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She later took the route of an activist and politician and became famous for being the leader of the Abeokuta Women’s Union (AWU). She was against taxation without representation. The tax policies were reviewed at the time and young women as young as 15 were expected to pay.

Due to her activism, she was given the traditional title of “Beere” which translates to English as “the first among equals”.

Who was Funmilayo Ransome Kuti’s husband?

Reverend Israel Oludotun Ransome-Kuti was Funmilayo Ransome-Kuti’s husband. They met while they were at Abeokuta Grammar School but it was not until her return from England that they formed a budding friendship that led to marriage.

First Woman to Drive a Car in Nigeria
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On 20 January 1925, the couple got married and stayed married for about 30 years before Israel died in 1955.

Reverend Israel Ransome-Kuti was born on 30 April 1891 in Abeokuta, Ogun State to Rev. Josiah and Bertha Anny Ransome-Kuti.

He attended the Lagos Grammar Primary School and Abeokuta Grammar Secondary School respectively. At the time, many liberated slaves were still residing in Freetown, Sierra Leone, and so he was able to move there to Fourah Bay College in Freetown for his studies.

Upon his return to Nigeria in 1916, he began to teach in Lagos till 1918. Later on, he was made principal of Ijebu-Ode Grammar School and formed the first Boy Scout Troupe in the province. Reverend Israel Ransome-Kuti was later recalled to Abeokuta Grammar School in 1932 and he worked there for the next 22 years.

He played a  key role in the formation of the Nigerian Union of Teachers and was elected the national president of the union, the largest African professional group, from 1931 to 1954.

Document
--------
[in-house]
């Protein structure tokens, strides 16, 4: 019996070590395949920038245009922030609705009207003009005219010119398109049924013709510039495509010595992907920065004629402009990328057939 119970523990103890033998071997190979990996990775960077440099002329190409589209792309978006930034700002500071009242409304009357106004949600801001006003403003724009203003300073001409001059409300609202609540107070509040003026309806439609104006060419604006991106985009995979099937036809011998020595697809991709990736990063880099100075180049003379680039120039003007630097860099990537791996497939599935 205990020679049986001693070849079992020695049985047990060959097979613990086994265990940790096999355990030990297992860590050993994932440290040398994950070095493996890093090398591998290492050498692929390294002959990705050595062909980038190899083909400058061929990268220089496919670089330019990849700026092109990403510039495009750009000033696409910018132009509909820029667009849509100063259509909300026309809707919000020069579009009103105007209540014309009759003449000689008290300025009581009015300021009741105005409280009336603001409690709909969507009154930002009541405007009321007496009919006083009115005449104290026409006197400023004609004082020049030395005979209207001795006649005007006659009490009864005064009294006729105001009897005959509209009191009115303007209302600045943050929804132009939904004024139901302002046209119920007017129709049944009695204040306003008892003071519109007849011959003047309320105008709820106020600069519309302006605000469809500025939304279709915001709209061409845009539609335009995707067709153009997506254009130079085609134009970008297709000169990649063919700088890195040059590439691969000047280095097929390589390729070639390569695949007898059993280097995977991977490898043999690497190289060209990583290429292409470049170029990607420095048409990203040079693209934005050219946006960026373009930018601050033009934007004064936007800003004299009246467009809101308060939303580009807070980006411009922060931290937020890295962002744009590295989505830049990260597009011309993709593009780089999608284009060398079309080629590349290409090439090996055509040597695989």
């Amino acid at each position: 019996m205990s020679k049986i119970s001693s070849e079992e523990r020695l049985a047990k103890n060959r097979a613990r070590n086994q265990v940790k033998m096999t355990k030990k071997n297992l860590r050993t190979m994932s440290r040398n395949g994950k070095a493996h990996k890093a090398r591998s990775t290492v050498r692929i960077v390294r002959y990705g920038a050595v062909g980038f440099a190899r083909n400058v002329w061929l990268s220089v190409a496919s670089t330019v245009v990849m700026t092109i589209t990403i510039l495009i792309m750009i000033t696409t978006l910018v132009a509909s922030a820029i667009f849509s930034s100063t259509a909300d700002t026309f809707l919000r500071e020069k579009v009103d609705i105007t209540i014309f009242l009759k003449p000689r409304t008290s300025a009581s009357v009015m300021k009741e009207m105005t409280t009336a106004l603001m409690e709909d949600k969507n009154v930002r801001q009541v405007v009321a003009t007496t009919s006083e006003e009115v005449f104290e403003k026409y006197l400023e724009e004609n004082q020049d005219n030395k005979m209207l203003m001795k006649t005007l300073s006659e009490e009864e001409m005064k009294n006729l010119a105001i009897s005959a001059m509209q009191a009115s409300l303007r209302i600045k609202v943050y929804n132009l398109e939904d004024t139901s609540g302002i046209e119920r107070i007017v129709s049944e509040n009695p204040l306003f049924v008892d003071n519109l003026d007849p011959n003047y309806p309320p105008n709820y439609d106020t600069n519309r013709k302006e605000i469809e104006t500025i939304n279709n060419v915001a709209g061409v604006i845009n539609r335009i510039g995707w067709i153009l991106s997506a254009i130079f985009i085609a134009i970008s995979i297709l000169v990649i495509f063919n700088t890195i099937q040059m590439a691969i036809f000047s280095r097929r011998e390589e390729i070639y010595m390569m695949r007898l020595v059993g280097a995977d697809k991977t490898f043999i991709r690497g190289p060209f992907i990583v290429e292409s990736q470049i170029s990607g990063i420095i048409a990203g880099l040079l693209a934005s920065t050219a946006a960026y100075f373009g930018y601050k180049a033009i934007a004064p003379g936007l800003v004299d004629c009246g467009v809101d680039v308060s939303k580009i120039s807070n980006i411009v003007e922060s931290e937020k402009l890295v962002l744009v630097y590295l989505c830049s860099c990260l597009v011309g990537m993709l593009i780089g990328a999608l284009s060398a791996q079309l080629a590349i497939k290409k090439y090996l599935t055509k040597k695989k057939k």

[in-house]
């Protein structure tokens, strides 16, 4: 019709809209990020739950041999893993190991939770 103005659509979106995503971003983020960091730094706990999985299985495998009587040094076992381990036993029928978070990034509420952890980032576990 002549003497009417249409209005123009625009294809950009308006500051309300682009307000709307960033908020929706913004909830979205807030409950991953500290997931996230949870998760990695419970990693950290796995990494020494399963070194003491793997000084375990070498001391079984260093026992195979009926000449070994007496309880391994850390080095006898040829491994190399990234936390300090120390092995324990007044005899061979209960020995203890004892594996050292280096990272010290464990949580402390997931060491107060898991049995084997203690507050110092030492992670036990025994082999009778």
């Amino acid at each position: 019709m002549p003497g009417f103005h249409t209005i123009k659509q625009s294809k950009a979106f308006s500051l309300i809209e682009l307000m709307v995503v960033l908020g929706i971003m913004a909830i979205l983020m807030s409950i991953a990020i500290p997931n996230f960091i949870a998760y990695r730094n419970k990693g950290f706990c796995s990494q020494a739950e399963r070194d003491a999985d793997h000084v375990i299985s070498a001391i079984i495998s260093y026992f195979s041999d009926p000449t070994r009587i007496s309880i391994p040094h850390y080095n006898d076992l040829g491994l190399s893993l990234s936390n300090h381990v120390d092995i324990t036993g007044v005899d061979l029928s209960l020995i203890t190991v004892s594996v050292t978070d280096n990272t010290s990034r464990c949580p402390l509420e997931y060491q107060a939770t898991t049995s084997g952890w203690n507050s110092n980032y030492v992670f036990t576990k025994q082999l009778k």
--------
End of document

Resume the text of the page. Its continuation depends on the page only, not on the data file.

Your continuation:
Nigeria’s First Woman to Drive a Car was a Mother of Four

Despite being nine years younger than her husband, it did not stop Funmilayo Ransome-Kuti and Reverend Israel Oludotun Ransome-Kuti from having a successful marriage that would later produce four children.

Her first child and only daughter, Dolapo Ransome-Kuti, was born in 1926 and died in 2010.

Olikoye Ransome-Kuti was the second child of the family. He was born on 30 December 1927 in Ijebu Ode but died on June 1 2003 at the age of 75. During his lifetime, he worked as a senior lecturer in the Department of Pediatrics at the University of Lagos, College of Medicine.

He was a one-time minister of health in the 1980s under the General Ibrahim Babangida administration. He, alongside a few others, is considered to have led one of Nigeria’s biggest and most successful NGOs – Society for Family Health Nigeria. The NGO aims at providing childcare services and implementation of family planning services.

The third child of the family is Olufela “Fela” Olusegun Oludotun Ransome Kuti. He was born on 15 October 1938 and died on 2 August 1997. Fela Anikulapo Kuti as he is fondly called was a Nigerian musician and Afrobeat pioneer in West Africa and leader of the Kalakuta Republic.

He is regarded as the most popular individual in the Ransome-Kuti dynasty besides his mother. He is known for his sociopolitical dynamics and fearless speaking against injustice and government strives.

Funmilayo’s last child is Bekololari Ransome Kuti who was born on 2 August 1940 and died on 10 February 2006. He was a physician and became the chairman of the Lagos State branch of the Nigerian Medical Association and its national deputy chairman.

In 1984, he was jailed and his medical association was banned. He was again jailed and sentenced to life imprisonment in 1995 for opposing and directing the glare of the world on Olusegun Obasanjo’s mock trial. He was, however, pardoned after the death of Sani Abacha under the Amnesty International program in 1998.